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Re: Use and abuse of @summary

From: Steven Faulkner <faulkner.steve@gmail.com>
Date: Thu, 19 Feb 2009 13:28:41 +0000
Message-ID: <55687cf80902190528v69aebc57iae667fb777e4ee6b@mail.gmail.com>
To: Leif Halvard Silli <lhs@malform.no>
Cc: Ian Hickson <ian@hixie.ch>, HTML WG <public-html@w3.org>, Janina Sajka <janina@rednote.net>, "W3C WAI Protocols & Formats" <w3c-wai-pf@w3.org>, wai-liaison@w3.org
Hi Leif,
thanks for the info.

There is indeed great variability in the tables and how "correctly" they are
marked up, when going the the 200 or so pages i sampled I found tables
marked up well and also images of tables with no text alternative.

The question at hand is whether the use of the summary "in the wild" helps
or hinders screen reader users.

At this point I have a very limited objective,  that is I am working to get
@summary into HTML5, not because i do not consider that improvements can be
made as you have been investigating, but think that @summary inclusion has
the most chance of getting in the HTMl5 spec of the options for data table


2009/2/19 Leif Halvard Silli <lhs@malform.no>

> Hi Steve,
> Steven Faulkner 2009-02-18 11.20:
> After last weeks html working group teleconference I undertook a small
>> study
>> myself: summary attribute usage data (
>> http://www.paciellogroup.com/blog/misc/summary.html) I am not making any
>> wild claims about this study, but do suggest that from this sample, for
>> the
>> large majority of cases where @summary was used, it was used on data
>> tables
>> in way that may be useful to the users its intended for.
> Here are some comments about some of the tables you looked at:
> [1] The "Vegetarian Journal 2006" page has 21 summaries which all appear to
> be identical with the table caption (which isn't a <caption> but a <TD>
> cell.) Thus Jaws seem to read same text twice. A stronger link between
> <caption> and @summary could probably have helped the author to not make
> these mistakes. (The author apparently knew about [the usefulness of]
> @summary, but not about [the usefulness of] <caption>.)
> [2] The Wikipedia example in Philip Taylor's collection has a TOC <TABLE>
> with a @summary saying "Contents", which is ignored by Jaws. The Hn element
> (which also says "Contents") prevents the author from using <caption>. The
> problem here is, again, that <caption> isn't used. (And that table is used
> at all.)
> [3] In the "2007 Federal Tax Rate Schedules" sample, each @summary first
> identify the table by repating the text in the preceding H3 element, before
> explaining the table. If the headers had been inside a <caption>, then it
> had worked better for the screen reader users. So, again a problem related
> to <caption>. (The @summary text might have been useful for visual UA users
> as well.)
> [4] For the "Frequently Asked Questions Related to the Poverty Guidelines
> and Poverty" table, yes they misuse @summary for telling that it is a layout
> table. However, they also use <caption> in the data table on the same page.
> A hint that getting attention to <caption> is the right thing.
> [5] For the "NHLBI, Obesity Guidelines-Executive Summary-BMI Chart", they
> offers *a long* <caption> (276 chars) and a short @summary (45 chars). It
> appears as if Jaws here reads the summary first, before the caption.
> Probably because the summary is shorter than the caption? Heuristics at
> work. Well done.
> Summary: All this hints that authors have problems with the relationship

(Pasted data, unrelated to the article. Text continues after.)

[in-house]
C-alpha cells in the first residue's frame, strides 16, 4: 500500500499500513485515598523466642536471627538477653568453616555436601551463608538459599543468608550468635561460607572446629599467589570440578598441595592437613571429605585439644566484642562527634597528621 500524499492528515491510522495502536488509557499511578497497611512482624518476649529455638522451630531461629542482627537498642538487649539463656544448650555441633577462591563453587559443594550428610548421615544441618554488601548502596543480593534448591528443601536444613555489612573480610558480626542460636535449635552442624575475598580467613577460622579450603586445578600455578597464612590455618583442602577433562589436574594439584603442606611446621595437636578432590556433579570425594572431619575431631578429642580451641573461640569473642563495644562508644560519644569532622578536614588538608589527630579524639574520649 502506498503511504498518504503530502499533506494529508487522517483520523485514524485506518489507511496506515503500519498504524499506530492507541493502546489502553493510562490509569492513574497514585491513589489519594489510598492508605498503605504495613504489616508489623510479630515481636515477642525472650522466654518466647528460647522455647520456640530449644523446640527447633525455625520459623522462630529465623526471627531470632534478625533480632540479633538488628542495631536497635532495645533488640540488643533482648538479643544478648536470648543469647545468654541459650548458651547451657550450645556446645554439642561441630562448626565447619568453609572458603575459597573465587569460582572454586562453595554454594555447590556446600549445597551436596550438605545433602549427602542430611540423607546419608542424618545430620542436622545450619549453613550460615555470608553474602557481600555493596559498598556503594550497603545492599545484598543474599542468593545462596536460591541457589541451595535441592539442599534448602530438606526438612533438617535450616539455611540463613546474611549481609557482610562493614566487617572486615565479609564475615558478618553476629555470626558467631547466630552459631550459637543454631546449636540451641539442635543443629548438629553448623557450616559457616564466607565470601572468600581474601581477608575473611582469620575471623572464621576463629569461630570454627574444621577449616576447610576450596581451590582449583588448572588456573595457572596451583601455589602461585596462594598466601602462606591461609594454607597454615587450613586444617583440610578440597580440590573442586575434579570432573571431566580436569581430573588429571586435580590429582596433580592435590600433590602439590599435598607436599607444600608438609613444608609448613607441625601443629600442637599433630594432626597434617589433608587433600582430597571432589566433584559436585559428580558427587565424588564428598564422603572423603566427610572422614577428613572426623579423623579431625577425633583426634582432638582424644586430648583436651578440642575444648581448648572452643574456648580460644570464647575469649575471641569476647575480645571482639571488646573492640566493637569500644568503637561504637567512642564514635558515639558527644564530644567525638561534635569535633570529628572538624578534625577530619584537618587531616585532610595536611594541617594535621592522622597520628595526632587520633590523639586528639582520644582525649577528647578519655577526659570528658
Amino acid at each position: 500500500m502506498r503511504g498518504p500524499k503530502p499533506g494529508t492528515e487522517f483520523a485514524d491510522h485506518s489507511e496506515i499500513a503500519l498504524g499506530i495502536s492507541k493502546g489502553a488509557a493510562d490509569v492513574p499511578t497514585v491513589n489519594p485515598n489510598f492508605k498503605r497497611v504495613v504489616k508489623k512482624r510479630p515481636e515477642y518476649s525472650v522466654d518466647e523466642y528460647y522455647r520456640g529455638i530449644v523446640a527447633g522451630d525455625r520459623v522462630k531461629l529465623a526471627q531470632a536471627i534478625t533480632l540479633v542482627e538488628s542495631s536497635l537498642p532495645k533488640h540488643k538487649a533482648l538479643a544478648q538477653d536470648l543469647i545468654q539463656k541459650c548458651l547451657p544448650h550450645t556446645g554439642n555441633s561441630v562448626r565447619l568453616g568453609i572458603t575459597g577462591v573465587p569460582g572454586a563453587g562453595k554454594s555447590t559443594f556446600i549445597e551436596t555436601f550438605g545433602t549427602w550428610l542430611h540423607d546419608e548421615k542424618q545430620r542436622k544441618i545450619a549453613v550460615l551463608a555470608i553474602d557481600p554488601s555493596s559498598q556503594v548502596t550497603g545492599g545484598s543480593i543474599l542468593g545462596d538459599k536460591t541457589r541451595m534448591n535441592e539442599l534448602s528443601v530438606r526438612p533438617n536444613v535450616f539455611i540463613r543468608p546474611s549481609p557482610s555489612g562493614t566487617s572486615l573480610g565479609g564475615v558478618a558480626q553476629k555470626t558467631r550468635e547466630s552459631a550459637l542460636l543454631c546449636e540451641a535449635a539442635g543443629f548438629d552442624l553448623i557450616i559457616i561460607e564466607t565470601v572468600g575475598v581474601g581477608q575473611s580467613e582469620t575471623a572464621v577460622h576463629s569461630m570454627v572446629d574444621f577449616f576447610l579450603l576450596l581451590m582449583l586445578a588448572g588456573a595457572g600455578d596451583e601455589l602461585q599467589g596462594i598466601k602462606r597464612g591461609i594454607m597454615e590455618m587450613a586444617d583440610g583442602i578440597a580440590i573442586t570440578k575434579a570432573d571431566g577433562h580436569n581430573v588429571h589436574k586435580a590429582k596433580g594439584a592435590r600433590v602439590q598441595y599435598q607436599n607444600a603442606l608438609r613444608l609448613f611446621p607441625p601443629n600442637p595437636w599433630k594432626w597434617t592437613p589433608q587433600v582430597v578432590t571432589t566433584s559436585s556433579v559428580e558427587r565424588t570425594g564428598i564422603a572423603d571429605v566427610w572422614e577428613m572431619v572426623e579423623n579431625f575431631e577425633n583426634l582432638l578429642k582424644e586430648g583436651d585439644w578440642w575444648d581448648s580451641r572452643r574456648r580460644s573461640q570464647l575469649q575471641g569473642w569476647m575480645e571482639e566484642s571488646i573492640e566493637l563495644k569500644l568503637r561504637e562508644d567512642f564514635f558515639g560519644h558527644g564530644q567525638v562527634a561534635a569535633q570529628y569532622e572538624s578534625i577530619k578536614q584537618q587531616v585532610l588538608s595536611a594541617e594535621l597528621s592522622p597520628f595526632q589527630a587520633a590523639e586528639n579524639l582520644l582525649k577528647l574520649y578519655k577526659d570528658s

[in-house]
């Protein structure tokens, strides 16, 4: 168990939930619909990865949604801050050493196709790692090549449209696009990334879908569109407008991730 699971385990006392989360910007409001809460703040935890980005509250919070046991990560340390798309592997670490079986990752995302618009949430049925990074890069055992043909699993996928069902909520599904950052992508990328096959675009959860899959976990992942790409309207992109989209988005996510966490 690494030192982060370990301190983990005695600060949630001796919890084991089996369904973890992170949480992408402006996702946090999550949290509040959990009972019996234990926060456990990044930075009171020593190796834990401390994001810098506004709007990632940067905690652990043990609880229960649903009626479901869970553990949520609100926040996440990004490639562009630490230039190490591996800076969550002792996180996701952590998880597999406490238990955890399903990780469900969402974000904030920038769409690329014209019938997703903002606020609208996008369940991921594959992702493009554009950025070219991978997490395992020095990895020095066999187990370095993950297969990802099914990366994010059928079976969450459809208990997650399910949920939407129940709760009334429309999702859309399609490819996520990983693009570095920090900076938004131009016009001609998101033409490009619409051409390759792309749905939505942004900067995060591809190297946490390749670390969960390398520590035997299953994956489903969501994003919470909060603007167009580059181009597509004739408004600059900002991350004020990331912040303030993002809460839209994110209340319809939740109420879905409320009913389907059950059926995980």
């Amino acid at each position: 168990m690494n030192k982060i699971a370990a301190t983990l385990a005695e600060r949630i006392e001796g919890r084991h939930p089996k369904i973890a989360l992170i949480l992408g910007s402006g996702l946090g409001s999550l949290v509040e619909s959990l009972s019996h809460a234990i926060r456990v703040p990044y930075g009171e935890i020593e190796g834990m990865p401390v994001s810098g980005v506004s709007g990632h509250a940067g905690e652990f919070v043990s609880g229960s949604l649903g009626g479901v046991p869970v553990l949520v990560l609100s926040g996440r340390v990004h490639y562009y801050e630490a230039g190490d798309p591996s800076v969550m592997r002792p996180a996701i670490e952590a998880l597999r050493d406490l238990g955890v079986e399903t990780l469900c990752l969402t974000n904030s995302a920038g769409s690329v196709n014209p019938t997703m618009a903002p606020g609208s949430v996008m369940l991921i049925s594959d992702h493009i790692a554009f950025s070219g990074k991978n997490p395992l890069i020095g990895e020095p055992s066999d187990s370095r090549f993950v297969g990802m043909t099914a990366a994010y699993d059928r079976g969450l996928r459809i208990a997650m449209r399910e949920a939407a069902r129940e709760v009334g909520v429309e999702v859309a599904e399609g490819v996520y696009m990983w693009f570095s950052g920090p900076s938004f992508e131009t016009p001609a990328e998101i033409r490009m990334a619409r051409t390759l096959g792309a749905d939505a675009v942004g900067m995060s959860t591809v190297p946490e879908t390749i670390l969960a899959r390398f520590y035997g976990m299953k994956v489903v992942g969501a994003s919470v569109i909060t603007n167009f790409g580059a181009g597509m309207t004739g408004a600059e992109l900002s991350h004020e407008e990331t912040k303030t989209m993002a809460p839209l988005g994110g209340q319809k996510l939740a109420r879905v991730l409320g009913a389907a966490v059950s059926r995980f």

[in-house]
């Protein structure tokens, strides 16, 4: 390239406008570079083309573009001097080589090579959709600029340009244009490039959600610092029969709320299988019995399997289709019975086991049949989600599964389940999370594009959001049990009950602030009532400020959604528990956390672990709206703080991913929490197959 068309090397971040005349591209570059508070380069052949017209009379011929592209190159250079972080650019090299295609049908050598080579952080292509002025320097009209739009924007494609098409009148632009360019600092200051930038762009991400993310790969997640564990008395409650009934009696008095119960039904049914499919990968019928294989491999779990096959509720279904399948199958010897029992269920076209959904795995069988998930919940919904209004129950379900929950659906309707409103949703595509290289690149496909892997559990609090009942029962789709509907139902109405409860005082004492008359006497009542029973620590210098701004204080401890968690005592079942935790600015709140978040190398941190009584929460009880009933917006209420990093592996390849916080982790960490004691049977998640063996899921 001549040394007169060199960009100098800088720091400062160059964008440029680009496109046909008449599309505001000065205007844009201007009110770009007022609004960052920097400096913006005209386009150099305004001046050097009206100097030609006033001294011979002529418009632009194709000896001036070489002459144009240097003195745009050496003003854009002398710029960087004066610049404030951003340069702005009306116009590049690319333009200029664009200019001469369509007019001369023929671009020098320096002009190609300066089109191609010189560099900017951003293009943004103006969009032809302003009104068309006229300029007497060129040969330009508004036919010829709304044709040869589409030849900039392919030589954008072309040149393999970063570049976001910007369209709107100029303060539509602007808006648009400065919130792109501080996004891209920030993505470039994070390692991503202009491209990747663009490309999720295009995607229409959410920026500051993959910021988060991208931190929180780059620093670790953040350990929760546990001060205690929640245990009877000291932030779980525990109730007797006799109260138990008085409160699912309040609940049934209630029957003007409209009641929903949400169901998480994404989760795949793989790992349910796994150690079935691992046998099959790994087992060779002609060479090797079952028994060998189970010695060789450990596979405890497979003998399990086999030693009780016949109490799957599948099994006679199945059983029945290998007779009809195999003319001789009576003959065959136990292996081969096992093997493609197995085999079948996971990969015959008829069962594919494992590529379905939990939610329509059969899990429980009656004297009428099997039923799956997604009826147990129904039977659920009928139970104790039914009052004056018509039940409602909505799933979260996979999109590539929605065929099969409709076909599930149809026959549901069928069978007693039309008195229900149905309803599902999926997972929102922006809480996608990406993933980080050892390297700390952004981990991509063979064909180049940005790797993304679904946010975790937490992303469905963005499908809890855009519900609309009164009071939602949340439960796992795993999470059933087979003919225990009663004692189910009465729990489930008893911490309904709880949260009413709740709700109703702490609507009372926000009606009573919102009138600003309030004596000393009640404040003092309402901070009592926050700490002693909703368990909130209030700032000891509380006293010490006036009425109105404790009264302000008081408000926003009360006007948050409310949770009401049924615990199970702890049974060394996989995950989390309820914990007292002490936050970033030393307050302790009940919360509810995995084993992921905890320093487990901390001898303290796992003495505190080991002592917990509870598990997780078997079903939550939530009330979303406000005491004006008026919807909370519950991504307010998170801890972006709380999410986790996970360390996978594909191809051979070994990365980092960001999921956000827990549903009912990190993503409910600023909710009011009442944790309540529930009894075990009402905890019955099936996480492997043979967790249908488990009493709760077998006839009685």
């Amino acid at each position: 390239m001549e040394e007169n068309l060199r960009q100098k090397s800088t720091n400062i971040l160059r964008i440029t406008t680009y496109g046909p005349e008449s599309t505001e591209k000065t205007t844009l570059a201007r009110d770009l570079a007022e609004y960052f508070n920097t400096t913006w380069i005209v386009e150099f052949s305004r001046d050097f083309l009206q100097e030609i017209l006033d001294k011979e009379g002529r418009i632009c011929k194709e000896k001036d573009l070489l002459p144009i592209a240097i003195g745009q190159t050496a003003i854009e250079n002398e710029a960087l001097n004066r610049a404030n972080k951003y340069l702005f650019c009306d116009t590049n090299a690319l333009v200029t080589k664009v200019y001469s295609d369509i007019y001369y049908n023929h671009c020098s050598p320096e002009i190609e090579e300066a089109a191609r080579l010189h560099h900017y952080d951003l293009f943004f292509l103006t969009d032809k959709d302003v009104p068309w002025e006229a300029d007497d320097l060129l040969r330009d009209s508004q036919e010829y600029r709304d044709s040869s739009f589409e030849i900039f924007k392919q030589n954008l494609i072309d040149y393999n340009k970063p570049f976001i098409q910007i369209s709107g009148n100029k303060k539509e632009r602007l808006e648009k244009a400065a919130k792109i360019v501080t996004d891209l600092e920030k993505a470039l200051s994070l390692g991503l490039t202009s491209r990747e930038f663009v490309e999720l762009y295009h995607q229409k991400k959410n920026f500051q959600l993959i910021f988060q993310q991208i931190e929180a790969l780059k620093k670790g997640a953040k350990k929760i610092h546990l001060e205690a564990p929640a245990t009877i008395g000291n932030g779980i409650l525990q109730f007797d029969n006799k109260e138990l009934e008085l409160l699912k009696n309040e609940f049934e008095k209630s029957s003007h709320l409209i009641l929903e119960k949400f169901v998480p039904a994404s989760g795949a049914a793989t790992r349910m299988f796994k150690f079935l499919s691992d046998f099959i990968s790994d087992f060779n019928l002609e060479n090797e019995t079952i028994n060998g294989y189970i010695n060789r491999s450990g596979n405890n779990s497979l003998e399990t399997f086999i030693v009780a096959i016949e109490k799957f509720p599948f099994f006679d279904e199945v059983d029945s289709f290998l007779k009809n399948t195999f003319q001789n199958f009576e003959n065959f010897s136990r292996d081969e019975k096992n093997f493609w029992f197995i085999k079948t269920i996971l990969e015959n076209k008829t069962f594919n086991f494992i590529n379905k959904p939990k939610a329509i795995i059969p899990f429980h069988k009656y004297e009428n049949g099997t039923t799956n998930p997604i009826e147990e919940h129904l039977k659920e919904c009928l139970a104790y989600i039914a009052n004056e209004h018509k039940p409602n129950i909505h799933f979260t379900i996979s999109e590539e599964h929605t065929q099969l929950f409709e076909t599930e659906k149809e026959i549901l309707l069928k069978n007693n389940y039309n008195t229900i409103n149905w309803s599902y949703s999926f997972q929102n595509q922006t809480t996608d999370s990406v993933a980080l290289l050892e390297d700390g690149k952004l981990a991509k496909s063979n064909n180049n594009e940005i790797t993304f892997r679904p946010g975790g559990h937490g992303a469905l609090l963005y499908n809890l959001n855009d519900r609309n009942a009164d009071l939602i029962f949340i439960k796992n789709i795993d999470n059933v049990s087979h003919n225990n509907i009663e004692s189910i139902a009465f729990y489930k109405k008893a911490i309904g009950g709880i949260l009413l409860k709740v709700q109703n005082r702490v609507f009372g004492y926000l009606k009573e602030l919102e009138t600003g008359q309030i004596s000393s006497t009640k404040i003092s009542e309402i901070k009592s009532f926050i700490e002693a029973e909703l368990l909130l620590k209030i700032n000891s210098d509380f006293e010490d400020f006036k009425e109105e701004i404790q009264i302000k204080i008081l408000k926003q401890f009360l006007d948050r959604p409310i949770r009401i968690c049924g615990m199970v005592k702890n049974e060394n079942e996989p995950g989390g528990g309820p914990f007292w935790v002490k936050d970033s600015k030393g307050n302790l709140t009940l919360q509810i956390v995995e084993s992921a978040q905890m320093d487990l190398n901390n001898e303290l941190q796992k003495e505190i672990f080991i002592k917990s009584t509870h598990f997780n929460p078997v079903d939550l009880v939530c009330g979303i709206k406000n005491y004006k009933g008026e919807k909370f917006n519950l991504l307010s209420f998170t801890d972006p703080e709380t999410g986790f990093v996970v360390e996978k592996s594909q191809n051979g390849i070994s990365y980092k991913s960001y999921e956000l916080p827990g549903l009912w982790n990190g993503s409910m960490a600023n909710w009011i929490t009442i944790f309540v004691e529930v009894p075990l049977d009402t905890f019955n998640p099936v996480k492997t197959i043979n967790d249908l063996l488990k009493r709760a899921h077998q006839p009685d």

> between <caption> and @summary. Sometimes I also think they have problems
> with the very <caption> element: Getting it to look right etc. Placing
> headers inside it or not.
> Would it be a useful "cowpath" to permit H1-H6 elements inside <caption> so
> that <caption> could serve both as table title and document header? At
> leaste I think that this could provide for better captioning  in some cases.
> The New York Institute for Special Education, on their introduction pages
> about Jaws, allready recommend doing this: "... each table also has a
> caption that is a level two heading ..." [6]
> In conclusion: @summary is well supported by AT , its misuse at whatever
>> level (though I would say claims are overstated) has little effect upon
>> users.
>> Therefore I suggest that it would be useful to talk to the screen reader
>> users (its intended audience) that are on the W3C HTML working group and
>> the
>> W3C WAI groups and heed their advice on the utility of the @summary.
> Based on looks at the source code of your collection and also the tests
> with Jaws, this is probably right. But there seems to very much room for
> improvement, in order to get authors to get it right and thuse serve users
> better.
> I wish we could move on to discuss how to add table summaries and table
> captions correctly. Both table summaries and <caption> should be treated
> under the same subject: meta data of tables. I think is needed that one set
> up usecases, the same way that usecases for correctly used @alt have been
> set up. Whether @summary is included or not, the specification is lacking
> *anything* about how to use <caption>, except that it says that it
> represents a title.
> [1] http://www.vrg.org/journal/vj2006issue2/vj2006issue2mealplans.htm
> [2] http://en.wikipedia.org/wiki/A
> [3] http://www.irs.gov/formspubs/article/0,,id=164272,00.html
> [4] http://aspe.hhs.gov/poverty/figures-fed-reg.shtml
> [5] http://www.nhlbi.nih.gov/guidelines/obesity/bmi_tbl.htm
> [6] http://www.nyise.org/Surfing%20the%20Internet%20with%20JAWS/Tables.htm
> --
> leif halvard silli

with regards

Steve Faulkner
Technical Director - TPG Europe
Director - Web Accessibility Tools Consortium

www.paciellogroup.com | www.wat-c.org
Web Accessibility Toolbar -
Received on Thursday, 19 February 2009 13:29:26 UTC

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